Plunge Pontificates

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Monday, May 08, 2006

First Morals and Now Character

First, a post on the downfall of the morals of Japan, now the character as theft and crime are on the rise.

Crime and criminal activities in Japan are relatively low compared to most of the industrial societies in the world. Writing in the late 1970s the eminent Harvard sociologist Ezra Vogel in his book Japan as Number One showered praise on Japan for its low crime rates and the orderly society of Japan that the Americans could only envy.

Crime rates in Japan remain low even today and Japan is considered a fairly 'safe' society. It is not unusual for people of all ages and gender even in metropolitan Tokyo to walk home late at night from train stations without the fear of being mugged or physically assaulted.

However, crime and criminal activities are increasing steadily and some kinds of crime that are being committed in Japan today were unthinkable when Ezra Vogel was writing about Japan or even a decade ago. The total number of reported crimes has more than doubled in the last two decades. Homicides, robberies, rapes, internet and computer-related crimes are on the rise.
Another disturbing trend in Japan. Japan has always been unique in the fact that you had a first world country without the underlying crime you have always found in other countries. It is unfortunate to find Japan catching up with the rest of the world in this regard.

Experts are of the opinion that as the number of retired people rises in Japan so will geriatric crime. According to Takeshi Kitashiba, a former psychologist with the Metropolitan Police Department in Tokyo, "2006 is the first year of the Neo-Geriatric", as many baby boomers retire this year. Talking to the Japanese weekly Shukan Gendai, he commented that "Neo-Geriatrics are those over 65 who are still fit, healthy and want to get more out of their lives. Without work, they'll be filled with anxiety and there's a likelihood they may turn to crime. Make no mistake, there will be a significant rise in crimes committed by Neo-Geriatrics."
Crime because of boredom? Or is it because they are forced out of a job and still need money?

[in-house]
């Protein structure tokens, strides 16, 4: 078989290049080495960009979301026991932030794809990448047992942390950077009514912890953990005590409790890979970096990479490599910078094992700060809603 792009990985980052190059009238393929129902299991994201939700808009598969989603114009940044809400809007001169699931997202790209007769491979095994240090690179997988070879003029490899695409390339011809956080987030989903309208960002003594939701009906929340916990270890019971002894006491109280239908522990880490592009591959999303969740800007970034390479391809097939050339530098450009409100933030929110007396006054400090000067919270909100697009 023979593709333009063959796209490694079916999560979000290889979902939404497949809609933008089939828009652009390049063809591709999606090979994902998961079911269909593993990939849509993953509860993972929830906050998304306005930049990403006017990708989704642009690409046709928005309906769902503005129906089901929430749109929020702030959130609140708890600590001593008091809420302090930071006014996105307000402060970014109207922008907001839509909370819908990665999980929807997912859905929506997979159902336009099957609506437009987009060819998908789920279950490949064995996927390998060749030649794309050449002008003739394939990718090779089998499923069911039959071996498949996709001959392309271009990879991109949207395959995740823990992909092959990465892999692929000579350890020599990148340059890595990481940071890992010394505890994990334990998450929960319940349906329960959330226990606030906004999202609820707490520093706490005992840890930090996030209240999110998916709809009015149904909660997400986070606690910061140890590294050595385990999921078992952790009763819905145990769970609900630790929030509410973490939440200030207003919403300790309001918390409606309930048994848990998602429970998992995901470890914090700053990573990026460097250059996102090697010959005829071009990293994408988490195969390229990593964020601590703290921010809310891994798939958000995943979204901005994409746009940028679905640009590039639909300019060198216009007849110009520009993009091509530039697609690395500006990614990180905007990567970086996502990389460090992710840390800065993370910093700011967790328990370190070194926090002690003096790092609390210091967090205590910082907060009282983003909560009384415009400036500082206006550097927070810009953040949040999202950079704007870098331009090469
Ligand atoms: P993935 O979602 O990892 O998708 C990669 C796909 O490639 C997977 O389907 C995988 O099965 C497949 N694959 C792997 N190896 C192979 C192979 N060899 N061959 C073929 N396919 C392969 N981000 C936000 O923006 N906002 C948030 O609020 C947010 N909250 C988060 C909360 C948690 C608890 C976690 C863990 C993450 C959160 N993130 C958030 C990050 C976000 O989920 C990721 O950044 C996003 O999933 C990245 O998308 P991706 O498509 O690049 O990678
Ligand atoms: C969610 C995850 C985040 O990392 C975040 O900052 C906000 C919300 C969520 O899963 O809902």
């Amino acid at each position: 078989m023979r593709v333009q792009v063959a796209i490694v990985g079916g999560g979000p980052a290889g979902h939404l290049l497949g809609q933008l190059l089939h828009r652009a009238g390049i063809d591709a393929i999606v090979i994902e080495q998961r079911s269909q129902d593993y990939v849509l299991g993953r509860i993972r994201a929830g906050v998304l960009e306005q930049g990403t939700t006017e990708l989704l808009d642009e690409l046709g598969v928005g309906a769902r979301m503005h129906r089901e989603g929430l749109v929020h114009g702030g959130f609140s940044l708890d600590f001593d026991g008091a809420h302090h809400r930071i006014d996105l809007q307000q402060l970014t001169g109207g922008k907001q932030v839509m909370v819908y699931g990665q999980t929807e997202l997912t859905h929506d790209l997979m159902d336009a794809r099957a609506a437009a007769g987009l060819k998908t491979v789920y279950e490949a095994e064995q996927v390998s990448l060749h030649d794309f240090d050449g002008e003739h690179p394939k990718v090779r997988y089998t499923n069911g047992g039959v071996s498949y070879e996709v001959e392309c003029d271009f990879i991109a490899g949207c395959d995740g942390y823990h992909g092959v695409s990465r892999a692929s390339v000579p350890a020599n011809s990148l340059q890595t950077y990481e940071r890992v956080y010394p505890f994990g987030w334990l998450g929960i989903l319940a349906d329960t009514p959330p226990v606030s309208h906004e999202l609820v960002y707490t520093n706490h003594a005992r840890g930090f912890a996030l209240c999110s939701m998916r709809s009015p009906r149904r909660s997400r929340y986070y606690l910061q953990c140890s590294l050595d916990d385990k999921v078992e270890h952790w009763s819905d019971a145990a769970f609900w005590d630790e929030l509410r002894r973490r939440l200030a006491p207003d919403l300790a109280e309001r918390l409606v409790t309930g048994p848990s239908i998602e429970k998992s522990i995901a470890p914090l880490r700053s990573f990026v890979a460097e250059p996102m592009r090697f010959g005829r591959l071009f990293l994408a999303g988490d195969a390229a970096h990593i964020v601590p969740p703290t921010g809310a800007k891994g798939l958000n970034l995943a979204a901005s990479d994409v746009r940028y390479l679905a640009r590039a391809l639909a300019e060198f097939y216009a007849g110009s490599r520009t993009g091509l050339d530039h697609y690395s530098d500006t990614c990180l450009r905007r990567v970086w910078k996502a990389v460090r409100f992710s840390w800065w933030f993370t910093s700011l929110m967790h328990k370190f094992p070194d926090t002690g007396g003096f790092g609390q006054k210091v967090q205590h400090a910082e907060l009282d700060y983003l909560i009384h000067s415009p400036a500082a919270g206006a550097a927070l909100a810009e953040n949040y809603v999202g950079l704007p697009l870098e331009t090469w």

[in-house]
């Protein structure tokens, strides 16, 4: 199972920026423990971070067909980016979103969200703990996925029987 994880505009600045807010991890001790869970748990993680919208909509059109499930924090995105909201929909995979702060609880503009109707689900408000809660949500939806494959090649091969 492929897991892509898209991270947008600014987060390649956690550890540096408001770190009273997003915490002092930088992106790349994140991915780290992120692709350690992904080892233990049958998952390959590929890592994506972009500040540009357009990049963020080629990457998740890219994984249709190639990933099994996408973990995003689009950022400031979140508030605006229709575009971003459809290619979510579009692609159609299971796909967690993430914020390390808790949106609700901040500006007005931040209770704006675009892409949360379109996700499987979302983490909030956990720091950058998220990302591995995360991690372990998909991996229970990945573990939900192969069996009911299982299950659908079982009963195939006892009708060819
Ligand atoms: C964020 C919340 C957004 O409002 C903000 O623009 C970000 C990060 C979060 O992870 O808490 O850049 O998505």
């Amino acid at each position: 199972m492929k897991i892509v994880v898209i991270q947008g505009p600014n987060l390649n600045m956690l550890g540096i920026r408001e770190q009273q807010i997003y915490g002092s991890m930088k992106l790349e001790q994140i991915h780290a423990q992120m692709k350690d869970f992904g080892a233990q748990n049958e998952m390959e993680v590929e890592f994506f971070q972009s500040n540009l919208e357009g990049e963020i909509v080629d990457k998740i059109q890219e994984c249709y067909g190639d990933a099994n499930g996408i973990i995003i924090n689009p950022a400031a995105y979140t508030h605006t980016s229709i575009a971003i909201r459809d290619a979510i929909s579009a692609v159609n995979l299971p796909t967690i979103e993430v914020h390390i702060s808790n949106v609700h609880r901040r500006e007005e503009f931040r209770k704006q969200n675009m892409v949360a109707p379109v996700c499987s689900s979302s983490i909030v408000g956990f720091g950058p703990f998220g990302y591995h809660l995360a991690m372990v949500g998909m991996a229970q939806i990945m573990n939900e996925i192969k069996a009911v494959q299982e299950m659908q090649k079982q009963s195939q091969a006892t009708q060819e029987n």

While the motives behind elderly crime are not clearly known as it has barely registered as a social problem with researchers and government policy makers, there are some obvious possible reasons for the rising crime among the retirees in Japan.

First and foremost, Japan's traditional family structure where the elderly people were cared by their offspring has broken down. While they themselves looked after their parents, their children do not look after them, leaving these people with a sense of isolation and dejection.

Furthermore, most of these retirees are from the baby boomer generation who worked hard and tirelessly and spent most of their time at the workplace all of a sudden have enormous 'free time' and they don't know what to do with it. Thus they do something silly perhaps to seek attention of their family members or even government.

Moreover, although Japan is a rich country and one would expect that most of these retirees will have a good income stream through their pension funds, surveys have found that about two-thirds of the retirees in Japan are unable to live on their pensions alone. Some of them even feel that by committing crimes they will go to prison where they can live comfortably and safely. Japan's prisons are relatively safe and offer good living conditions making some criminal psychologists think that for a lonely and struggling person the prison atmosphere could be simply tempting.

As Japanese society is greying faster than any other industrial societies, it is not just the pensions system, the family structure and aged care facilities that are in need of fixing...
Japan really seems to be pulling itself apart at the seems. Traditions are breaking down and the things that held the nation together are being forgotten. These things seem to be happening world wide. The world is pulling itself apart and Japan is caught up in the trend

This ol world could become a pretty scary place in a few years.